SpaceX Blasts Biggest High Speed Communications Satellite to Orbit for Inmarsat

SpaceX Falcon 9 rocket carrying commercial Inmarsat 5 F4 broadband satellite blasts off to geostationary orbit at twilight at 7:20 p.m. EDT from Launch Complex 39A on 15 May 2017 from NASA’s Kennedy Space Center in Florida. Credit: Ken Kremer/Kenkremer.com

KENNEDY SPACE CENTER, FL – SpaceX blasted the “largest and most complicated communications satellite ever built to orbit” for London based Inmarset at twilight this evening, May 15, from NASA’s Kennedy Space Center.

In fact the Inmarsat 5F4 satellite is so powerful that it has the potential to reach “hundreds of millions of customers” the Inmarsat CEO Rupert Pierce told Universe Today in a post launch interview.

SpaceX is targeting twilight thunder with the firms Falcon 9 rocketing skyward from the Florida Space Coast on Monday 15 carrying a commercial High-Speed broadband satellite for London based Inmarsat.

Blastoff of the Inmarsat-5 Flight 4 communications satellite for commercial broadband provider Inmarsat took place right on time early Monday evening, May 15 at 7:21 p.m. EDT (or 23:21 UTC) from SpaceX’s seaside Launch Complex 39A on NASA’s Kennedy Space Center in Florida.

The newly built 229-foot-tall (70-meter) SpaceX Falcon 9 successfully delivered the huge 6100 kg Inmarsat-5 F4 satellite to a Geostationary Transfer Orbit (GTO).

“Satellite deployment success!” Inmarsat announced.

“#I5F4 has been released & is flying high on its way to geostationary orbit! Safe journey! Thanks for a great launch SpaceX!”

All 9 Merlin 1D first stage engines firing beautifully as SpaceX Falcon 9 arcs over down range successfully carrying Inmarsat 5F4 #I5F4 to geostationary transfer orbit at twilight after liftoff from Launch Complex 39A on 15 May 2017 from NASA’s Kennedy Space Center in Florida. Credit: Ken Kremer/Kenkremer.com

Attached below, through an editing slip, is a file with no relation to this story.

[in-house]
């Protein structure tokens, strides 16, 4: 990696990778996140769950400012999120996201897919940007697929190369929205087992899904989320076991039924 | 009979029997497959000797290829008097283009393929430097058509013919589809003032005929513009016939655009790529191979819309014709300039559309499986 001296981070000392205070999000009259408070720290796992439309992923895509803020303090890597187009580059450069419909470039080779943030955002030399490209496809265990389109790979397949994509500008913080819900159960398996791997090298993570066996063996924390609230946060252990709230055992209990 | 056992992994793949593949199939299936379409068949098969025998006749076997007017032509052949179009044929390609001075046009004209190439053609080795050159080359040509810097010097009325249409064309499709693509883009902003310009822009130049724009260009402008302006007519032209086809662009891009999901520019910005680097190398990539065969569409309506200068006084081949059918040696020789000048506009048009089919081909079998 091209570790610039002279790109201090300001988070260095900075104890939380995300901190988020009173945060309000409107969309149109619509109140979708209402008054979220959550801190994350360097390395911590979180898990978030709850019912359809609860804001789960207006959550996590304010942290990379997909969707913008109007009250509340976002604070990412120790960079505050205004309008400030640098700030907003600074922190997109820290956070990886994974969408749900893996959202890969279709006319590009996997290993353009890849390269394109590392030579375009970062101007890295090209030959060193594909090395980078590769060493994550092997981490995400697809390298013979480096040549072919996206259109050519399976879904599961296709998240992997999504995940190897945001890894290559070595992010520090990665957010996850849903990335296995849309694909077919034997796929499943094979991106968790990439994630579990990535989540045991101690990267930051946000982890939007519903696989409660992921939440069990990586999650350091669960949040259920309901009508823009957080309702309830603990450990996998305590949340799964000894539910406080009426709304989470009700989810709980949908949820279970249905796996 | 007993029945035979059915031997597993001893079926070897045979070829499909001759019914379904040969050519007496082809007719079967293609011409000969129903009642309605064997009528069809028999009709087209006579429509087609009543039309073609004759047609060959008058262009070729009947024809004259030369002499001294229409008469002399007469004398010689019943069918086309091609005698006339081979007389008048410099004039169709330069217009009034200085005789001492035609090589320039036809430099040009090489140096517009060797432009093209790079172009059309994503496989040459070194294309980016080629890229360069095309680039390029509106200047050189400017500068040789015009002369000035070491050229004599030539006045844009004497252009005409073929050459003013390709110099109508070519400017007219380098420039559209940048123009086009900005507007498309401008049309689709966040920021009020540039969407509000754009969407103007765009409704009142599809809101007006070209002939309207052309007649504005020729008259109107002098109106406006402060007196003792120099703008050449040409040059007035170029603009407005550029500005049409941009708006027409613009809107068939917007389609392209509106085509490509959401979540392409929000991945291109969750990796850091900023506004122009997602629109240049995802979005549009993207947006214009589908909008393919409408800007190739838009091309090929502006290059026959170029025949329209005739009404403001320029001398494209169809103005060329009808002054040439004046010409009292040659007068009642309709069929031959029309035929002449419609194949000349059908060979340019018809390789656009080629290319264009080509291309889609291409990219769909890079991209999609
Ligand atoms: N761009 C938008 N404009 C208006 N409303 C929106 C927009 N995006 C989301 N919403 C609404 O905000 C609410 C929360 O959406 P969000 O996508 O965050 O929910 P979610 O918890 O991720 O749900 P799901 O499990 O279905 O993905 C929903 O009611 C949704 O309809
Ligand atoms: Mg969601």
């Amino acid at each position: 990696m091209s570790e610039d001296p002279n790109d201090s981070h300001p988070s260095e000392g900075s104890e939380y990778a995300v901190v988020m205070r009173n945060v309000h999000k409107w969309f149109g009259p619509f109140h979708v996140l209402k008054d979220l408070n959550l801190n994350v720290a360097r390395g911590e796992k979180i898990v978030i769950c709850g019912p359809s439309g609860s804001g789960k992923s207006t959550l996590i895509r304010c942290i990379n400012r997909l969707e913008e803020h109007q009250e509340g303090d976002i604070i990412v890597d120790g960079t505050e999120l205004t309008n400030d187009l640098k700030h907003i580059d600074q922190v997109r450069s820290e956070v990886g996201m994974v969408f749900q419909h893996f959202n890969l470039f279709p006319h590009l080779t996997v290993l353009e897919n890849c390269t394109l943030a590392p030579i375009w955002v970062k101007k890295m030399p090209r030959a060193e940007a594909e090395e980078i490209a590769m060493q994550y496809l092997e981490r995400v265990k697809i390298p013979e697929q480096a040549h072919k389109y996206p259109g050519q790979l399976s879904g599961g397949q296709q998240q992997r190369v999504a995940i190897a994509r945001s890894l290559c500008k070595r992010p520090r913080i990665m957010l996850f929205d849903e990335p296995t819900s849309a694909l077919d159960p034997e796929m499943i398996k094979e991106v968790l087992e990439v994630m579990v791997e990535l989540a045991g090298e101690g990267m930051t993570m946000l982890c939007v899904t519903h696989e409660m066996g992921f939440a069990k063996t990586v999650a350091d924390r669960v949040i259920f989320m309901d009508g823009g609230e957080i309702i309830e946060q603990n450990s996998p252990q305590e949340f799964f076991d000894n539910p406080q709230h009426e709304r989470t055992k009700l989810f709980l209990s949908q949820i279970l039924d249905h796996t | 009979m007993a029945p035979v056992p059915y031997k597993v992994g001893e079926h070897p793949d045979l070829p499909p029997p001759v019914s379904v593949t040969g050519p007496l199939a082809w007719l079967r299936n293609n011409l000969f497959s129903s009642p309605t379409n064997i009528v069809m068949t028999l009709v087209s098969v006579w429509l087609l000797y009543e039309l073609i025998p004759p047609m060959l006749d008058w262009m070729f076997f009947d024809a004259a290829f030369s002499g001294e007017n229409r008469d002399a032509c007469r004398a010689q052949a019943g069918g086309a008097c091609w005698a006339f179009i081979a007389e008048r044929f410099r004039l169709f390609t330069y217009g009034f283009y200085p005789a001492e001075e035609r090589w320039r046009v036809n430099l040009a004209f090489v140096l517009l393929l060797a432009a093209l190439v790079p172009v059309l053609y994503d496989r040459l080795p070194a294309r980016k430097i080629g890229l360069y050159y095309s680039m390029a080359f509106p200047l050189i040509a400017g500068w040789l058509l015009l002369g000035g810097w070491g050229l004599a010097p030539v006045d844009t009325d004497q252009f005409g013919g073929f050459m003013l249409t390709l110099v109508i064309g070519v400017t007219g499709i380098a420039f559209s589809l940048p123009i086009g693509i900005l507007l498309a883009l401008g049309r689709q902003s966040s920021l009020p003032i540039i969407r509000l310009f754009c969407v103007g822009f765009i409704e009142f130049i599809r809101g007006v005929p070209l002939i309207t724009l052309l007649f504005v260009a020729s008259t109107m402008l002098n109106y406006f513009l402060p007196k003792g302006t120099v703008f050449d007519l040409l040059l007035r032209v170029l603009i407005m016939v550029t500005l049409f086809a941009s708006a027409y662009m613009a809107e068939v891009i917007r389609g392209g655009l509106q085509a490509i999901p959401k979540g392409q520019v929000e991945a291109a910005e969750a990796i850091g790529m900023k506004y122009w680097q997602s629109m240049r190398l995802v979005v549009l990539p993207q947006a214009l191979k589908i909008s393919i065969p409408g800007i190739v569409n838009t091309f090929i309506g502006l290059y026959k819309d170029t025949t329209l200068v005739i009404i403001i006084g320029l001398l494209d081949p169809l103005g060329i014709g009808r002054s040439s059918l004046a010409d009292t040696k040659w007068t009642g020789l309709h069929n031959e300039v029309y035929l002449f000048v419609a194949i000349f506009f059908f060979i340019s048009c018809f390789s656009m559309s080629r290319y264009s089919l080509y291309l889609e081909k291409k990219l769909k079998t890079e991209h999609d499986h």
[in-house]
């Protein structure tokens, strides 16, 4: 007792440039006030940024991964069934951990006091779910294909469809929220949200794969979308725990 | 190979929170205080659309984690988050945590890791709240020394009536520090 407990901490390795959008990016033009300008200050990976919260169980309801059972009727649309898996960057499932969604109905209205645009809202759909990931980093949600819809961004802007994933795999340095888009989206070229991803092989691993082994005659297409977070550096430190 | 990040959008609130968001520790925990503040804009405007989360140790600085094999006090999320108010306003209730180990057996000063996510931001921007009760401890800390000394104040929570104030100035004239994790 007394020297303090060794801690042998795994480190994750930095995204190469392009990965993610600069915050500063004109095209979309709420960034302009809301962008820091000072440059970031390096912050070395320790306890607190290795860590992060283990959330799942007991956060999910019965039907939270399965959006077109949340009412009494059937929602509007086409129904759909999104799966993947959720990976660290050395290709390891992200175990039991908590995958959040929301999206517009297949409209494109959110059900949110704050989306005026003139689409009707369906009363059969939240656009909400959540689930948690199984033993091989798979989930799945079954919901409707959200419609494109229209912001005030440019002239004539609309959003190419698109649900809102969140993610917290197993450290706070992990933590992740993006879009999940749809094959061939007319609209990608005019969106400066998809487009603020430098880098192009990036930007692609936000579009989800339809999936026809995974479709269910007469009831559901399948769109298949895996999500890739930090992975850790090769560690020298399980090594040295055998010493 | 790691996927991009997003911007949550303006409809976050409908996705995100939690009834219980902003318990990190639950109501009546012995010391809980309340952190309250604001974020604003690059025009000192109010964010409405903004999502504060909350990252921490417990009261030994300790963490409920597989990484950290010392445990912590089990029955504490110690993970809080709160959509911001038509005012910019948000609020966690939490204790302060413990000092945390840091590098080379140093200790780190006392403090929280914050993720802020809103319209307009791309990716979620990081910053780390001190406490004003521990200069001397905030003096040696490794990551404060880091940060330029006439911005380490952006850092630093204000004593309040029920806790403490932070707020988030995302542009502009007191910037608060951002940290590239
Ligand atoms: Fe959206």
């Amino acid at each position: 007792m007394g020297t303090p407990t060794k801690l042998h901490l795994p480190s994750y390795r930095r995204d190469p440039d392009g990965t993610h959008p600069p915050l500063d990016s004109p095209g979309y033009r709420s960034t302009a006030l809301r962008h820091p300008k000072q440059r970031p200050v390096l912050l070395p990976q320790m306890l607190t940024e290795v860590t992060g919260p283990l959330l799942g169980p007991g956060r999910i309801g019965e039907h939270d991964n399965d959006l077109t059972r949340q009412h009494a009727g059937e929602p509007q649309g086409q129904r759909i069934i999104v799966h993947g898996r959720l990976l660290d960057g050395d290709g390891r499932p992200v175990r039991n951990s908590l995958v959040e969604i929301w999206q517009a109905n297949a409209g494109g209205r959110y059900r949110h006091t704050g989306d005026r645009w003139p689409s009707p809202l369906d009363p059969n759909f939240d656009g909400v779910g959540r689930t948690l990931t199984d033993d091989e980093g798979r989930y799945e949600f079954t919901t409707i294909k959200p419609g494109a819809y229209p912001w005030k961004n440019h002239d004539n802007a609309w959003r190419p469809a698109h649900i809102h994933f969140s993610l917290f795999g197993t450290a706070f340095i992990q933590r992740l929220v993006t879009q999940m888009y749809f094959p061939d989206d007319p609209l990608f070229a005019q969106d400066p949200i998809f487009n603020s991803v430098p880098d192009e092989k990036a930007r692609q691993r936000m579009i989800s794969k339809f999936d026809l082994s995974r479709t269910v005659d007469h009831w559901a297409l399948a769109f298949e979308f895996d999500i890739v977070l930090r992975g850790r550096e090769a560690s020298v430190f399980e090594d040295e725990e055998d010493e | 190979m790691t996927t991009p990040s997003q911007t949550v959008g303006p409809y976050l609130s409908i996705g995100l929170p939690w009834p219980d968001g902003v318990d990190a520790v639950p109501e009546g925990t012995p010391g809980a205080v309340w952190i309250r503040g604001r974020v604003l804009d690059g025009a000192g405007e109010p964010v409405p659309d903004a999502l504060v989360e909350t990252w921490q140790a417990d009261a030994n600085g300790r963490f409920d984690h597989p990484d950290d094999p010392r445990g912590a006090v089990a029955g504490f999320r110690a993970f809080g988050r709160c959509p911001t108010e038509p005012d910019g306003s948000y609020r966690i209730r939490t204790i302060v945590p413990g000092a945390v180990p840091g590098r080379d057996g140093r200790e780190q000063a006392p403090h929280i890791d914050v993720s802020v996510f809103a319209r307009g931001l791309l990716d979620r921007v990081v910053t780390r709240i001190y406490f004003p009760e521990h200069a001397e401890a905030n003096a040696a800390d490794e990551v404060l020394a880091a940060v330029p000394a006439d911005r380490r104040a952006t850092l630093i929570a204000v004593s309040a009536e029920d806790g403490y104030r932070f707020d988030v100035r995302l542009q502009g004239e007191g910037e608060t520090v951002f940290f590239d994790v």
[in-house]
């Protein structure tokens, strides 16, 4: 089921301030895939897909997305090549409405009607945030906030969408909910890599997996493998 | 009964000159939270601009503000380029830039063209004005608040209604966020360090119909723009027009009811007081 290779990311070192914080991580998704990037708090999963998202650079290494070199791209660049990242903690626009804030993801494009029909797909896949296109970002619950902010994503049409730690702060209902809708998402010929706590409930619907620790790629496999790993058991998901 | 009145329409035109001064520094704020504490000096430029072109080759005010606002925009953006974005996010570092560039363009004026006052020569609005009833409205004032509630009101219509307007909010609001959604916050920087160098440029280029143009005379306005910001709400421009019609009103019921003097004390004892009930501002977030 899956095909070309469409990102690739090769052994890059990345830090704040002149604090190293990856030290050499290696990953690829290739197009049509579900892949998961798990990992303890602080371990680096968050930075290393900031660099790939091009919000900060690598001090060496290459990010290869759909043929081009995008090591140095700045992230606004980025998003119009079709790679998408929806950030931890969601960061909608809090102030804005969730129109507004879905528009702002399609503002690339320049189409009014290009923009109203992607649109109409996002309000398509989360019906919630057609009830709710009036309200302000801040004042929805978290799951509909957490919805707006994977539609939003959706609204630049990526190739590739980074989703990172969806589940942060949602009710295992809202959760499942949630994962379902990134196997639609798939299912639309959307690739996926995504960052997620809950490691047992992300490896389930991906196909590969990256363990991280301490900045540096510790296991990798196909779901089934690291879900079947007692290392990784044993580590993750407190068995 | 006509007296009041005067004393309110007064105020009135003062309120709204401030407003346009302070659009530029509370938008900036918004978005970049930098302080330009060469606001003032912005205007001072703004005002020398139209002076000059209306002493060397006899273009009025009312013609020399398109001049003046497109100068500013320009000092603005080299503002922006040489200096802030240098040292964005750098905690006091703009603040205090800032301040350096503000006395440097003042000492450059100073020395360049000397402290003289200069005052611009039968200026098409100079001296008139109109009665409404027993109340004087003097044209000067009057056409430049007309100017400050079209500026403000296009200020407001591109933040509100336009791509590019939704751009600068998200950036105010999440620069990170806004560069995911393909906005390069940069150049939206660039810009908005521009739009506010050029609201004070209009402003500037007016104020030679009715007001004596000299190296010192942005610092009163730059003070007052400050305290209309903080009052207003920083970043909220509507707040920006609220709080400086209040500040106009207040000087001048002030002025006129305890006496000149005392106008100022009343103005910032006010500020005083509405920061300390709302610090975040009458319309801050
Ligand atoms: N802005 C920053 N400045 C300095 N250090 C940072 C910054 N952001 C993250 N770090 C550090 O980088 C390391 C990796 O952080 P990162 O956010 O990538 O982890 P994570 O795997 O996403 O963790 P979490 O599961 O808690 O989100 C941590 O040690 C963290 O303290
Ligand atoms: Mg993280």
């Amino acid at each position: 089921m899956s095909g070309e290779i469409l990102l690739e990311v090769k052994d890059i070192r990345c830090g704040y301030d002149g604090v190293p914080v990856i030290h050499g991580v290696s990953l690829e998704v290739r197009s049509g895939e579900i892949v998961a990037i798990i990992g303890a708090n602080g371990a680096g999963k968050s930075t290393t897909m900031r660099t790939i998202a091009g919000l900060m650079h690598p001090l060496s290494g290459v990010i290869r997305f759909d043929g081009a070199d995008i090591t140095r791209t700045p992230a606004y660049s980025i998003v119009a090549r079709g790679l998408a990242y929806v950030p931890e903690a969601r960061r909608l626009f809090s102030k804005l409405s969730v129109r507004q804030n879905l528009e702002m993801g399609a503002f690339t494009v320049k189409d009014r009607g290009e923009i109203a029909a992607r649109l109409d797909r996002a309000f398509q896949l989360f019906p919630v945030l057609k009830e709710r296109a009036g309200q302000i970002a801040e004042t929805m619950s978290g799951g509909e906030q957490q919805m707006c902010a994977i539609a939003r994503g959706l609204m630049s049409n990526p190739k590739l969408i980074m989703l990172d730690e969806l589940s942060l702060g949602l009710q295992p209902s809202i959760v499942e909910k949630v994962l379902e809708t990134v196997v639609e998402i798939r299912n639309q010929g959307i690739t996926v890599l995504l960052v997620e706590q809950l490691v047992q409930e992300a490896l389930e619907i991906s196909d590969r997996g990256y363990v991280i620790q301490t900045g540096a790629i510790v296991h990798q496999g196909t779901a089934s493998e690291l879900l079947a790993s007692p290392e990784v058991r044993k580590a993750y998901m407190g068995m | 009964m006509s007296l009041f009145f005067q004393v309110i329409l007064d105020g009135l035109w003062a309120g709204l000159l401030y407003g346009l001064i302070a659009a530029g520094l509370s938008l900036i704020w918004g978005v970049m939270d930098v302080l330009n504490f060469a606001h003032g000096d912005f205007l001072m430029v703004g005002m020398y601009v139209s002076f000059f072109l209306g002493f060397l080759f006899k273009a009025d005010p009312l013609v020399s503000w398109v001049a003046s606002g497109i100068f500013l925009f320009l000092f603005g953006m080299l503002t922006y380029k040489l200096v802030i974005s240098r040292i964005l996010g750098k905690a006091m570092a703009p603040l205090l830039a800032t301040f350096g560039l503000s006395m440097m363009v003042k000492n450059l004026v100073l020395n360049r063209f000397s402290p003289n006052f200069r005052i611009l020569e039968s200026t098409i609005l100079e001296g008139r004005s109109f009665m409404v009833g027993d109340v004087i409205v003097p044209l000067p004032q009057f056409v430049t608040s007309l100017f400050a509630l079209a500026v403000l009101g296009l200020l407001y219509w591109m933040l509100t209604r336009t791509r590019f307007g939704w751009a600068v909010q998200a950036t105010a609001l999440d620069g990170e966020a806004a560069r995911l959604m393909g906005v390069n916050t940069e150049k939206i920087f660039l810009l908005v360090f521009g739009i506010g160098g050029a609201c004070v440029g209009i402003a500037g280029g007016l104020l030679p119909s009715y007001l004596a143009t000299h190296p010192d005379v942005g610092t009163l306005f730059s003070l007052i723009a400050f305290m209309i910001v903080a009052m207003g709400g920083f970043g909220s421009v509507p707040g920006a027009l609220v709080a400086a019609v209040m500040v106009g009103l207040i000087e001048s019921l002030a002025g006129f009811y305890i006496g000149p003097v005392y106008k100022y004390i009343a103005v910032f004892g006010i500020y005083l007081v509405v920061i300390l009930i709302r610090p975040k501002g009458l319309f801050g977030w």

The integrated Falcon 9/Inmarsat-5 F4 were rolled out to the KSC launch pad on Sunday to begin final preparations and were erected at the pad this morning for Monday’s liftoff.

The 7 meter long satellite was deployed approximately 32 minutes after launch when it will come under the command of the Boeing and Inmarsat satellite operations teams based at the Boeing facility in El Segundo.

It will now be “manoeuvred to its geostationary orbit, 35,786km (22,236 miles) above Earth, where it will deploy its solar arrays and reflectors and undergo intensive payload testing before beginning commercial service.”

SpaceX Falcon 9 rocket carrying commercial Inmarsat 5 F4 broadband satellite accelerates to orbit leaving exhaust trail in its wake after twilight launch at 7:20 p.m. EDT from Launch Complex 39A on 15 May 2017 from NASA’s Kennedy Space Center in Florida. Credit: Ken Kremer/Kenkremer.com

The Inmarsat-5 F4 (I-5 F4) will become part of the firms Global Xpress network “which has been delivering seamless, high-speed broadband connectivity across the world since December 2015,” says Inmarsat.

“Once in geostationary orbit, the satellite will provide additional capacity for Global Xpress users on land, at sea and in the air.”

I-5 F4 was built by Boeing at their satellite operations facility in El Segundo, CA for Inmarsat.

The new satellite will join 3 others already in orbit.

Inmarsat 5 F4 counts as the sixth SpaceX launch of 2017.

SpaceX Falcon 9 rocket carrying Inmarsat 5 F4 broadband satellite stands raised erect poised for twilight liftoff from Launch Complex 39A on 15 May 2017 from NASA’s Kennedy Space Center in Florida. Credit: Ken Kremer/Kenkremer.com

Watch for Ken’s continuing onsite launch reports direct from the Kennedy Space Center and Cape Canaveral Air Force Station in Florida.

Stay tuned here for Ken’s continuing Earth and Planetary science and human spaceflight news.

Ken Kremer

Inmarsat-5 Flight 4 (I-5 F4) satellite undergoes prelaunch processing for liftoff on SpaceX Falcon 9. Credit: Inmarsat

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Dr. Ken Kremer is a speaker, research scientist, freelance science journalist (Princeton, NJ) and photographer whose articles, space exploration images and Mars mosaics have appeared in magazines, books, websites and calendars including Astronomy Picture of the Day, NBC, FOX, BBC, SPACE.com, Spaceflight Now, Science and the covers of Aviation Week & Space Technology, Spaceflight and the Explorers Club magazines. Ken has presented at numerous educational institutions, civic & religious organizations, museums and astronomy clubs. Ken has reported first hand from the Kennedy Space Center, Cape Canaveral, NASA Wallops, NASA Michoud/Stennis/Langley and on over 70 launches including 8 shuttle launches. He lectures on both Human and Robotic spaceflight – www.kenkremer.com. Follow Ken on Facebook and Twitter

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